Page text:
chapter  26
16 Pages

Handling a Terrorist Attack

No law enforcement agency wants to hear those words. Prior to three decades ago it

was likely that only the police agencies in large cities such as New York, Chicago, and

Washington, DC would have received such a notification. During the 1960s and early

1970s Vietnam war era, law enforcement agencies located near universities that were

experiencing large antiwar protests may have also encountered terrorist attacks.

Similarly, there were southern towns and cities where there might have been violent

attacks staged by Ku Klux Klan-type extremists in connection with the integration issue.

Otherwise, most law enforcement agencies probably would not have been worried about

terrorist attacks taking place within their jurisdiction. Much has changed during the past

two decades. The scope of terrorism has expanded with the growth of single-issue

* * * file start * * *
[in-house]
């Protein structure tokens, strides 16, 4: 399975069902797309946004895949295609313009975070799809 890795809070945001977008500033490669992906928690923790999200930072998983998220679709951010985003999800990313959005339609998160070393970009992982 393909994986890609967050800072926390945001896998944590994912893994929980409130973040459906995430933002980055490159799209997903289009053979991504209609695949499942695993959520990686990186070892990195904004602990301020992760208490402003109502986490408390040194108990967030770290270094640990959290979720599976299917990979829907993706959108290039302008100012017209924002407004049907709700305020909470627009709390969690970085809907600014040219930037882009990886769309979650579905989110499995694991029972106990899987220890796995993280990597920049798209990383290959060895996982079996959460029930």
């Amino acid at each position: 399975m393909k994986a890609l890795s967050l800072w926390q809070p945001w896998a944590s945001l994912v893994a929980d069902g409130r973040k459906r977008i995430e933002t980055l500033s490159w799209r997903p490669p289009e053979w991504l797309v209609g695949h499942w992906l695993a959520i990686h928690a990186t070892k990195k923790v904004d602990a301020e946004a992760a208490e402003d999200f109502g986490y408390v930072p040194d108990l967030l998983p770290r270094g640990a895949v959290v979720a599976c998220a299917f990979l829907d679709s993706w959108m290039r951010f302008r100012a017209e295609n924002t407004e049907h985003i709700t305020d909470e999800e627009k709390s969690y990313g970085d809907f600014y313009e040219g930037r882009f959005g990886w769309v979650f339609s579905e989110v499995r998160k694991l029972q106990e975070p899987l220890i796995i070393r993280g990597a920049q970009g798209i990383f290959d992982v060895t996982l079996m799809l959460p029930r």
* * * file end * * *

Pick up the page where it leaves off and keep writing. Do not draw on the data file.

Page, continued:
extremism and the threat of international terrorism. Law enforcement agencies must

now place terrorism somewhere on their radar screens, if not in the middle of the view-

ing area. In today’s world any law enforcement agency, regardless of its size or location,

could receive the call to respond to a terrorist attack. The target may be something such

as the World Trade Center, located in the center of a huge city, it could be a minority

church in a medium-sized town, or it could be a mink farm located in an unincor-

porated area many miles from the nearest sheriff’s office. Similarly, law enforcement

agencies anywhere in the county could find terrorist safe houses, bomb factories, and

weapons and explosives training sites within their jurisdiction.